The more I learn, the more I realize how little I know.

Thursday, September 4, 2008

Pink is not manly for a knife lanyard but good for a key fob

I was asked by a customer awhile back to get some pink 550 paracord (parachute cord). Yeah I know, pink is not a manly color and wouldn't be good for one of my knife lanyards but it's not so bad for a key fob. And I've sold a few of these pink, key fobs already. In the picture I have a pink and turquoise, a pink and navy blue, a pink and red, and a pink and kelly green. They are each about 5 1/2" long with a white, wood bead and a split ring. You can see more pictures and a description of each at my Etsy shop - devilchasnme.

Tuesday, September 2, 2008

Our Motorcycle Safety Demonstration Video

Some of my friends and I got together awhile back and put on this motorcycle safety demonstration. I hope you like the video we made - we sure had some fun that day!

Leave me a comment if you think we did good.

Why you need a lanyard for your knife

A knife is a tool and like any tool - when you need it, you need it. A lanyard attached to the end of your knife allows you to grab it without digging into your pant’s pocket - pull the lanyard and out she comes.
When I first started making lanyards, they were all custom made for the person or how the knife was to be used. One of my first was made for a friend who wore bib overalls while he worked and he carried his knife in that pocket on his leg that’s made for a folding, wood ruler. So he just needed something to grab onto (more like a handle extension) - about 4" off the end of the knife - so he didn’t have to dig down into that pocket with his fat fingers – not easy for him. So I made a lanyard for him that was tied tight to the handle of his pocket knife. And he was happy.

After many custom lanyards I began to work out a design that would suit most every workman or outdoorsman who carries a pocket knife around and uses it here and there throughout the day. That design has a 4 inch loop because it’s all about the way the knife sits in your pocket and the way the lanyard hangs out of your pocket.

With a short loop, for the lanyard to hang down out of the pocket, the knife will have to stand straight up inside your pocket. If the knife moves lower in your pocket, the lanyard is drawn in and then sticks out straight up.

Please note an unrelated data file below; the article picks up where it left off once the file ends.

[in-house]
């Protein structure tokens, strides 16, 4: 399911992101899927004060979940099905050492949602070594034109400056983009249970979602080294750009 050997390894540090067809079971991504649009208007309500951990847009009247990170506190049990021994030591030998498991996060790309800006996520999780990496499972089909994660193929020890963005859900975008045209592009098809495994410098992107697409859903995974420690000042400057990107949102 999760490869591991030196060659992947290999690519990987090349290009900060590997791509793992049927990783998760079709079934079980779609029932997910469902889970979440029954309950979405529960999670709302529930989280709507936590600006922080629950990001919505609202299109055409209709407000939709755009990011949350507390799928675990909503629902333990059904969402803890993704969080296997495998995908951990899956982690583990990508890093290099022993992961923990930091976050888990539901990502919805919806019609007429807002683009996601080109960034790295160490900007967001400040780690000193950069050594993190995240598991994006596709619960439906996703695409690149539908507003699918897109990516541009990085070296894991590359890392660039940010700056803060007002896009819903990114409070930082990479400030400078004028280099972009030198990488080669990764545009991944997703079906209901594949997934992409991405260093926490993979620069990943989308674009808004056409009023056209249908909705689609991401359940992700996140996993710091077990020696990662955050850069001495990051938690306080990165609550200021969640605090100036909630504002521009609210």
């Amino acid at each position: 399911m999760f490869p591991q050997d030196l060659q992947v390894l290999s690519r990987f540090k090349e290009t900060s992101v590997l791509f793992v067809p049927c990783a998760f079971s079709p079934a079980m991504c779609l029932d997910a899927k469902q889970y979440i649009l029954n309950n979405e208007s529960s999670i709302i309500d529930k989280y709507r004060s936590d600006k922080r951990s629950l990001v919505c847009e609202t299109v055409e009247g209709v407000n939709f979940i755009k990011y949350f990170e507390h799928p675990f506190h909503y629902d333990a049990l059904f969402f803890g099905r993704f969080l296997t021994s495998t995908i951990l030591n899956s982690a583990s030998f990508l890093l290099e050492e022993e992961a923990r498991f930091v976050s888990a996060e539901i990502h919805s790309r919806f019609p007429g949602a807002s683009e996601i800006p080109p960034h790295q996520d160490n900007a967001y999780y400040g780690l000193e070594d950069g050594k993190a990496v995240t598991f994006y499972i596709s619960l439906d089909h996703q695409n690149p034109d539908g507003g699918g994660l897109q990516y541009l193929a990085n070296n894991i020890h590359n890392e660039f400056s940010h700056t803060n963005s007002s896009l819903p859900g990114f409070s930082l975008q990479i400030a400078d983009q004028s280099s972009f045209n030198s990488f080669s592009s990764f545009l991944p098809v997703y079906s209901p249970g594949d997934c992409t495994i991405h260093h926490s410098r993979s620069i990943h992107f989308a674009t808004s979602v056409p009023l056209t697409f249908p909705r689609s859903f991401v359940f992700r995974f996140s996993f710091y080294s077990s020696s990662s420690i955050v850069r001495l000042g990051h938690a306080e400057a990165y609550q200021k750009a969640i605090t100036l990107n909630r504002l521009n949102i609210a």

With a long loop the knife can sit down inside the pocket and there is enough loop so the body of the lanyard will hang loosely down out of the pocket. And after experimenting with different lengths, a 4 inch loop seemed to be about right.

When I worked in a warehouse and had to cut open boxes all day long, I used one like this - my hawkbill was always easy to grab. And if you gotta have sumthin hangin out yer pocket anyway - it's gotta look wicked-sharp! I got lotsa compliments on mine. And so will you.

Click over to my site devilchasnme and get yourself a lanyard.

Monday, September 1, 2008

Hand-carved wood items from Baguio, Philippines

During 1973, I was in the Navy Seabees and stationed at the Subic Bay Naval Base in the Philippines. During some R & R, some of us guys rented a van and drove up to the mountain city of Baguio, their summer capital, and while there I bought some hand-carved wood statues and wall plaques. I have two of these for sale right now in my vintage, Etsy site - DevilishlyVintage.

The first is this filipino boy riding a water buffalo. You can go directly to the page for this item here.

The second is this growling, prowling jungle cat. You can go directly to the page for this item here.

These two pieces are as beautiful and perfect as the day I bought them back in 1973. If you'd like to make one of them yours, click on the links above.

since 12/17/08